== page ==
Libraries at University of Nebraska-Lincoln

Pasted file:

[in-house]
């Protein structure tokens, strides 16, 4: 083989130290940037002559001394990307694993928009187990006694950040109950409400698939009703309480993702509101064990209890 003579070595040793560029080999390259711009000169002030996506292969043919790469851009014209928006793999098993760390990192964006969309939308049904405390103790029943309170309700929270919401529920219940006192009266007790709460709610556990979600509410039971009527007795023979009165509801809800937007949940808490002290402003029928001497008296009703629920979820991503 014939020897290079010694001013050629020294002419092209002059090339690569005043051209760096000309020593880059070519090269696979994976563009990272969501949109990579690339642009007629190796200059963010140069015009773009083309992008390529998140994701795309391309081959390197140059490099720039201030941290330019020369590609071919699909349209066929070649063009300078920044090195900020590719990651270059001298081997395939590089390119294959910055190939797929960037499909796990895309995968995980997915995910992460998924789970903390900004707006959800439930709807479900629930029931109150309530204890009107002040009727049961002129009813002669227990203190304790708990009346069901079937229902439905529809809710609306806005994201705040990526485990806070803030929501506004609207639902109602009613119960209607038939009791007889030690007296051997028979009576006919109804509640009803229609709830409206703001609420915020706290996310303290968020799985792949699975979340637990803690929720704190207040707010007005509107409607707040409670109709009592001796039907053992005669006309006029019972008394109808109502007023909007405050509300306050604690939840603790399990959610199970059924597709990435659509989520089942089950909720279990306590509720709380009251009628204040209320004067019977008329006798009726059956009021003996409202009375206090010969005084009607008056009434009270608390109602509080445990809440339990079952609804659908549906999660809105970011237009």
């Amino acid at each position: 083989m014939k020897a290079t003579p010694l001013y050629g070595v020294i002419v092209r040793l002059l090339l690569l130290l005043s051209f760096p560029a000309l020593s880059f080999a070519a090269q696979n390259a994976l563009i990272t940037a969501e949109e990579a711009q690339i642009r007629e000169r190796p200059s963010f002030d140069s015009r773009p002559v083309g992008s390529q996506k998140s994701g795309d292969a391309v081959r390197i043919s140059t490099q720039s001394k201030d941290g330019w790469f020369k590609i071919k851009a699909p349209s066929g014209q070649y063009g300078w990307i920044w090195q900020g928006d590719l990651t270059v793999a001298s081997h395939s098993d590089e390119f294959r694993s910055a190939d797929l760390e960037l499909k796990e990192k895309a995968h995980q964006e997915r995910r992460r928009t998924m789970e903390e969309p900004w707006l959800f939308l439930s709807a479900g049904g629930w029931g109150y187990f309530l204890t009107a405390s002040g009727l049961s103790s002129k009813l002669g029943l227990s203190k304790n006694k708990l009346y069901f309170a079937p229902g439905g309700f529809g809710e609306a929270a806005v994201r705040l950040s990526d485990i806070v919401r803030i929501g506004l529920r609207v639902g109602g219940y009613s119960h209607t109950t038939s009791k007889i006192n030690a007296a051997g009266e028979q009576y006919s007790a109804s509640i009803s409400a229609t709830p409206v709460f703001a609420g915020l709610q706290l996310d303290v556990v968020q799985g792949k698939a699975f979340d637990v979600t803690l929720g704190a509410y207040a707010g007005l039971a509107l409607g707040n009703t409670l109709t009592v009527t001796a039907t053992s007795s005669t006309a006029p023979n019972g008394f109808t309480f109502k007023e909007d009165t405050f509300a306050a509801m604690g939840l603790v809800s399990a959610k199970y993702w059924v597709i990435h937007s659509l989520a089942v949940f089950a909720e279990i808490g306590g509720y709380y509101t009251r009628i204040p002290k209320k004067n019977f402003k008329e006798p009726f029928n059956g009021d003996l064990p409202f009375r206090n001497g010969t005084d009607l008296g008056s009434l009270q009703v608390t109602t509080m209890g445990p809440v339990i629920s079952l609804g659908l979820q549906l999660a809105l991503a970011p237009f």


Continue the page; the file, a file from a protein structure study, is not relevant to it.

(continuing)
Across the world, educators in primary, secondary, tertiary and professional education contexts have been developing strategies and policies for designing learning opportunities that will enable learners to take advantage of the information literacy available to them. Learning opportunities that enhance information literacy not only make use of information and communication infrastructures, but to bring the information practices, that are effective in professional, civic and personal life into curriculum. Such opportunities make it possible for learners of all ages to experience the power of effective information literacy practices. When reflection on learning to be information literate is added to the experience of information literacy, students are helped to recognize the transferability of the processes involved to everyday life, community and workplace context in later life. Thus, the information literacy education carried out by universities is mainly done by libraries. At present, major universities mainly carry out information literacy education for school learners in two ways. The first is to open a separate information literacy course by the library, which mainly teaches the use of various search tools, reference books and related databases of the library. This type of course is a non-professional general education course. The second is to conduct user lectures and training on how to use library resources to help learners master the basic methods and techniques needed for information retrieval. Common forms include freshmen entrance education and various series of lectures, both of which are traditional information literacy education models. Information Literacy is therefore the set of skills needed to find, retrieve, analyze, and use information.